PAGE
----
“They had narrowed it down to several conditions it might be,” says Jim. “The biopsy was the only way to differentiate between those possible root causes.”
The biopsy ruled out a demyelinating disease, and instead showed brain inflammation. Gorman and Benson thought it looked like inflammation of the brain’s blood vessels, or vasculitis, whose origin was likely autoimmune. They planned to treat her with a protocol developed in Toronto: six months of the chemotherapy drug cyclophosphamide (Cytoxan), followed by 18 months of mycophenolate (CellCept), a drug used after transplant to suppress the immune system.
But in the summer of 2011, after Emily transitioned from Cytoxan to Cellcept and had her prednisone tapered, her symptoms worsened. Then her next MRI called everything into question.
“They saw a ring on her scan and now were back to thinking it was maybe infection, maybe cancer,” Beth says. Such an MRI finding is unusual in inflammatory brain disease and can indicate unusual infections by things like fungi, especially in patients on immunosuppression.
“All kinds of people came in – cancer people, infectious disease people,” says Beth. “The doctors presented her case at a few conferences, and nobody seemed to know what to do.”
An ominous MRI scan
A second brain biopsy ruled out cancer and infections. It also got Gorman and Benson thinking about natalizumab (Tysabri), a drug approved for another autoimmune condition, multiple sclerosis (MS), that blocks white blood cells from entering the central nervous system. The doctors didn’t think Emily had MS, but they hoped it would curb the inflammation in her brain. The team still could not pinpoint her diagnosis, so in early February 2012, at Gorman’s suggestion, the Bracketts went to the Mayo Clinic for another opinion.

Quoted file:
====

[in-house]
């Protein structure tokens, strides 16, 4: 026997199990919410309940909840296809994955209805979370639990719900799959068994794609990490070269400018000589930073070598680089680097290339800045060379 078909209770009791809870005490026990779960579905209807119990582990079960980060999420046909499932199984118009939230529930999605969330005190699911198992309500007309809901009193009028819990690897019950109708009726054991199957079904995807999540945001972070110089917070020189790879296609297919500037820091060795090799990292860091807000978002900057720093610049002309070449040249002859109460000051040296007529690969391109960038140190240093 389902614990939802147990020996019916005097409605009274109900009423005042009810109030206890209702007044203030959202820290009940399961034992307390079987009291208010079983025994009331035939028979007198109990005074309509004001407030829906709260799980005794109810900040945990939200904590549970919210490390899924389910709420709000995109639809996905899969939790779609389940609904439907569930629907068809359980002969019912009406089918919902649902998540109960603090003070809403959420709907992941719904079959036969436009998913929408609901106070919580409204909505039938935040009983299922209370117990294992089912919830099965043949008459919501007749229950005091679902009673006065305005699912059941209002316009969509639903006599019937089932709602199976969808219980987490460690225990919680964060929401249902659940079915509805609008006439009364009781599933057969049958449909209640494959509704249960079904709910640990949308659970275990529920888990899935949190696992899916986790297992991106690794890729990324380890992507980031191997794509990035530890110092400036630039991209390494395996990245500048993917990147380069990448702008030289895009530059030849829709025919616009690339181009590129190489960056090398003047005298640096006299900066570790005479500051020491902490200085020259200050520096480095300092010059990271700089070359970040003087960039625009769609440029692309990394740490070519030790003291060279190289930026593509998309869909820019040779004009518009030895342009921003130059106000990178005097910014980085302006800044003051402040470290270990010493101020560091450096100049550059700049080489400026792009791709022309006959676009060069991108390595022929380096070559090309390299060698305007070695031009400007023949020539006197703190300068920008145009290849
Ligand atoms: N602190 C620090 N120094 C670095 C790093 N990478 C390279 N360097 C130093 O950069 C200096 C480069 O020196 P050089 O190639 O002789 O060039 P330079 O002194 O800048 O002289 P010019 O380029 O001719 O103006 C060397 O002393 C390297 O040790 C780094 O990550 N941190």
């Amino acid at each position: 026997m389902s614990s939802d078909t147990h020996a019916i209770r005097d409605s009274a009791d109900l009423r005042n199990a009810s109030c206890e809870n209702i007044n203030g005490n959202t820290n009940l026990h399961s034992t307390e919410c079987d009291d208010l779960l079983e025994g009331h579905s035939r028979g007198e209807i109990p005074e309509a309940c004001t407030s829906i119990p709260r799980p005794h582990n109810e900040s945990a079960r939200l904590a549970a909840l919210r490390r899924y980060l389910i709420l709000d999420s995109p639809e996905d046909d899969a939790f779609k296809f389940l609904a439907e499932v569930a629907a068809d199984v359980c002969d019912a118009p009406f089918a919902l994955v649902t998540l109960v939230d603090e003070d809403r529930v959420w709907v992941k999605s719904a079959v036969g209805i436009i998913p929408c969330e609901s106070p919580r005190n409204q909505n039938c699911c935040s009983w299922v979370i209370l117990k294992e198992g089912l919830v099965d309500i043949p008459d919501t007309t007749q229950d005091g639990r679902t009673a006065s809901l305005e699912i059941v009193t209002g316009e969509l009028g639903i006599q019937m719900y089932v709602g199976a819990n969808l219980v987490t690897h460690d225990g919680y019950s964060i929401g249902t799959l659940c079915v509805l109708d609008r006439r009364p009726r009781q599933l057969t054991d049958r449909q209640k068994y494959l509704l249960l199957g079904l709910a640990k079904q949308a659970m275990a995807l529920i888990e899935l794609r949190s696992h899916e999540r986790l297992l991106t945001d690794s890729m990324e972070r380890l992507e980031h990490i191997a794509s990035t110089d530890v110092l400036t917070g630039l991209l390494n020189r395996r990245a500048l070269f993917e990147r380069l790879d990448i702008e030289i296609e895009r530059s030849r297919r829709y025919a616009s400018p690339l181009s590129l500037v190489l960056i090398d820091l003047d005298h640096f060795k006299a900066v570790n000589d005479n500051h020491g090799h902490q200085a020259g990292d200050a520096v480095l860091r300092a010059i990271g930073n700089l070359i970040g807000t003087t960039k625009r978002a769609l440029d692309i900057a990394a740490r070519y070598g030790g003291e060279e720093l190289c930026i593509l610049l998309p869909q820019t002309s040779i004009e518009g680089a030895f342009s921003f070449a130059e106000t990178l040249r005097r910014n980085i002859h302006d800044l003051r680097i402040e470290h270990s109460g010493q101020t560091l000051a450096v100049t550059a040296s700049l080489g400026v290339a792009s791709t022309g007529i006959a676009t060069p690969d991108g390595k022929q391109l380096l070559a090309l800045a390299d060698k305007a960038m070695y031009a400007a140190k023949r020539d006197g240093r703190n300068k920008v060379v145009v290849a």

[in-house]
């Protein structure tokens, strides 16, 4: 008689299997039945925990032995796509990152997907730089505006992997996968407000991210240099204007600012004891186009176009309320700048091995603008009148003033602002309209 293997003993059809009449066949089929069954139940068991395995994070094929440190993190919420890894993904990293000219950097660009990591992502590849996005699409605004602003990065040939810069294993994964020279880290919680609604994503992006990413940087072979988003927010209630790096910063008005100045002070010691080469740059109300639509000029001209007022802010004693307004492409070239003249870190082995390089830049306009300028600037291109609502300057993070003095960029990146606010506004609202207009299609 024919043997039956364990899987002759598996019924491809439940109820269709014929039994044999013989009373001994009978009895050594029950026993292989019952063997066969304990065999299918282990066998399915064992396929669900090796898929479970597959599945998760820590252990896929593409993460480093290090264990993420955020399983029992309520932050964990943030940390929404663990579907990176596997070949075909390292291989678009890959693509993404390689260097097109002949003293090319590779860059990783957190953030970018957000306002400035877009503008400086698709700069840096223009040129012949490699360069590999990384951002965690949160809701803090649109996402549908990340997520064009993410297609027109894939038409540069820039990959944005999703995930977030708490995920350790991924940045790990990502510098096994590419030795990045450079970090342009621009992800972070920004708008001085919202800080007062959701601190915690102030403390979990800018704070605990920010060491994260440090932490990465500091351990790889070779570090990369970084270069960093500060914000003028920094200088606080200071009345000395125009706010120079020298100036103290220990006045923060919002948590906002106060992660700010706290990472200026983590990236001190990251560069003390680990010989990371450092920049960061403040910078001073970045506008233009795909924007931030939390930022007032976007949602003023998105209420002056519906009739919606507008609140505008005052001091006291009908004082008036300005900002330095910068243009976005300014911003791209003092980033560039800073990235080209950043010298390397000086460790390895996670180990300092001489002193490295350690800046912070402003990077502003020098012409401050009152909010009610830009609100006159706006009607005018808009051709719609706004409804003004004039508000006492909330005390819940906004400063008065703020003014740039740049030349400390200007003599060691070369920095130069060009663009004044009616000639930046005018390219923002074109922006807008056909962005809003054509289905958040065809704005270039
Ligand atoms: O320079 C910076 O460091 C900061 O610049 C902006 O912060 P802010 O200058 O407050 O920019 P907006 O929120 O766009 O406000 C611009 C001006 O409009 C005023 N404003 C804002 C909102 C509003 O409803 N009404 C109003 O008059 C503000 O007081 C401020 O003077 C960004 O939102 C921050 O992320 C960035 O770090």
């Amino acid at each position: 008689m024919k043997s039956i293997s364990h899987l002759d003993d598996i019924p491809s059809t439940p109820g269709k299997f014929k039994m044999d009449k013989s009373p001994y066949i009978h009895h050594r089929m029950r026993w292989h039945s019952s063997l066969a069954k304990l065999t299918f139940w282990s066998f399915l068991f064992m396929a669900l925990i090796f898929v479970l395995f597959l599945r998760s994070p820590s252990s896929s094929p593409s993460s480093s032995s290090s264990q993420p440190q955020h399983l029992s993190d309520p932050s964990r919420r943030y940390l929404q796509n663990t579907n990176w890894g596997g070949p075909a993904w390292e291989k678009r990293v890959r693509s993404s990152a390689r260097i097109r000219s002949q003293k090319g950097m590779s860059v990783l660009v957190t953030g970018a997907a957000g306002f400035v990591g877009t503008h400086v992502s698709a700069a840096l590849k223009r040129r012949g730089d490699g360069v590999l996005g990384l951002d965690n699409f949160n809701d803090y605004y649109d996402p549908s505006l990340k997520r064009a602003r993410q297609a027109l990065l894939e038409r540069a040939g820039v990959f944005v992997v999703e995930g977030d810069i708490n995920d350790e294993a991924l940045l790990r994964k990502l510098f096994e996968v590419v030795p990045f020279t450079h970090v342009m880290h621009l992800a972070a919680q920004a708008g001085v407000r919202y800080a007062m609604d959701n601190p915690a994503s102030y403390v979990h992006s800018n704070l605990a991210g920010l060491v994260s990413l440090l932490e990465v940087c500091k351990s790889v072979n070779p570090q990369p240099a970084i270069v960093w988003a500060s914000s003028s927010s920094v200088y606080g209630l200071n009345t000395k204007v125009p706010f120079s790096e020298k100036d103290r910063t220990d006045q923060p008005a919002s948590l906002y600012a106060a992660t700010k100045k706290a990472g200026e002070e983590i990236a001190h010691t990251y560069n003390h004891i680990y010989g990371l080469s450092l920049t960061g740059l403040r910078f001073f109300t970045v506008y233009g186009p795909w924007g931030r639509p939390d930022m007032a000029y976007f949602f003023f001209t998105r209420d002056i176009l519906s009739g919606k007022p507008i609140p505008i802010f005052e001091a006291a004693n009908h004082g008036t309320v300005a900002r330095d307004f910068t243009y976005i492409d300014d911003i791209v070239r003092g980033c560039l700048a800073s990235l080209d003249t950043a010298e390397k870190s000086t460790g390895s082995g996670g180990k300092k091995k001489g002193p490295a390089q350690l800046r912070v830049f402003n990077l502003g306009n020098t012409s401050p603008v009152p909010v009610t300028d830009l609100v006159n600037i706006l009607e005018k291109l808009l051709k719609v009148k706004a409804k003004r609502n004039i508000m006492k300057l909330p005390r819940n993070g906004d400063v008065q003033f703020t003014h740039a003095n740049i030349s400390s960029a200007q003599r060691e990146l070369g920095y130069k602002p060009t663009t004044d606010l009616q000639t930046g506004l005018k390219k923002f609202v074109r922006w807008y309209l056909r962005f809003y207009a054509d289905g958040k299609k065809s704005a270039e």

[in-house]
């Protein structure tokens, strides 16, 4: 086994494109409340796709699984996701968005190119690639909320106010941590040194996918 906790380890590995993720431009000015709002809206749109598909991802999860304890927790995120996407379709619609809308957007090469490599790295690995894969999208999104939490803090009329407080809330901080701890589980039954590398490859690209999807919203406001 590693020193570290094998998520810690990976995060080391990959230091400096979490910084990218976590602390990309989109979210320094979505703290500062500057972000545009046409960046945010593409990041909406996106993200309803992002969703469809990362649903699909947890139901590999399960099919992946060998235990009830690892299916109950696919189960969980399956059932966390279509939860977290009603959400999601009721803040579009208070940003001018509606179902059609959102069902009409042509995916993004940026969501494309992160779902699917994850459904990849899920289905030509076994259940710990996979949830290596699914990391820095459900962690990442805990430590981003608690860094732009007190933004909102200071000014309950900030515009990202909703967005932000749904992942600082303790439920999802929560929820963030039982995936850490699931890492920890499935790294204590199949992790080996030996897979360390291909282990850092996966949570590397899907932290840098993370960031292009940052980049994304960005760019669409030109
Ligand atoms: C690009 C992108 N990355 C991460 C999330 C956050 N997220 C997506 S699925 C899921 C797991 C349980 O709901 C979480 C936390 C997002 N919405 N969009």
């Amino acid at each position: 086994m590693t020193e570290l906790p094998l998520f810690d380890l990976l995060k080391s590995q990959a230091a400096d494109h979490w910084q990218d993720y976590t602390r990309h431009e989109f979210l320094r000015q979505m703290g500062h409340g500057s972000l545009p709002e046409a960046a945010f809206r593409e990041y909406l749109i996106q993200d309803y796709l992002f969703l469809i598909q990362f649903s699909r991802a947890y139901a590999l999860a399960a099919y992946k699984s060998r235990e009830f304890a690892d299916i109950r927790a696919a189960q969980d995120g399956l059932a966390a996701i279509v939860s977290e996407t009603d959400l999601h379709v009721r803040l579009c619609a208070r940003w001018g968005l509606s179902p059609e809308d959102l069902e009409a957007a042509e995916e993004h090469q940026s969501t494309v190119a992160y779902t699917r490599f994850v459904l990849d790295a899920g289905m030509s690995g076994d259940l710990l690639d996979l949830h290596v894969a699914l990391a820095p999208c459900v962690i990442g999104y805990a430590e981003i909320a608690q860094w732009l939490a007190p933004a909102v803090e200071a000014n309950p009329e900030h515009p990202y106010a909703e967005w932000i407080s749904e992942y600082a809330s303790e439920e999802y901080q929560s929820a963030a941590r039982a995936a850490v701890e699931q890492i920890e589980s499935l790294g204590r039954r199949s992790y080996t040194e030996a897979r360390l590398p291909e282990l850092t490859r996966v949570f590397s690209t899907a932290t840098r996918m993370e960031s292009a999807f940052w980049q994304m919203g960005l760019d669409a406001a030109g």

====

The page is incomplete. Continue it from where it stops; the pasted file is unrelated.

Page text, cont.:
The Mayo Clinic doctors weren’t all in agreement about Tysabri. Some simply suggested upping Emily’s steroids. Other potential diagnoses were considered, including CLIPPERS (chronic lymphocytic inflammation with pontine perivascular enhancement responsive to steroids).
Gorman and Benson also began to wonder if Emily had a rare inflammatory disorder called familial hemophagocytic lymphohistiocytosis (HLH). In HLH, the immune system produces too many activated immune cells and high levels of cytokines, proteins that further activate the immune system, causing damage to other blood cells and organs. However, Emily did not show any of the classic signs of inflammation in the blood and other organs. Her testing was normal, except for one abnormality that was attributed to her medications.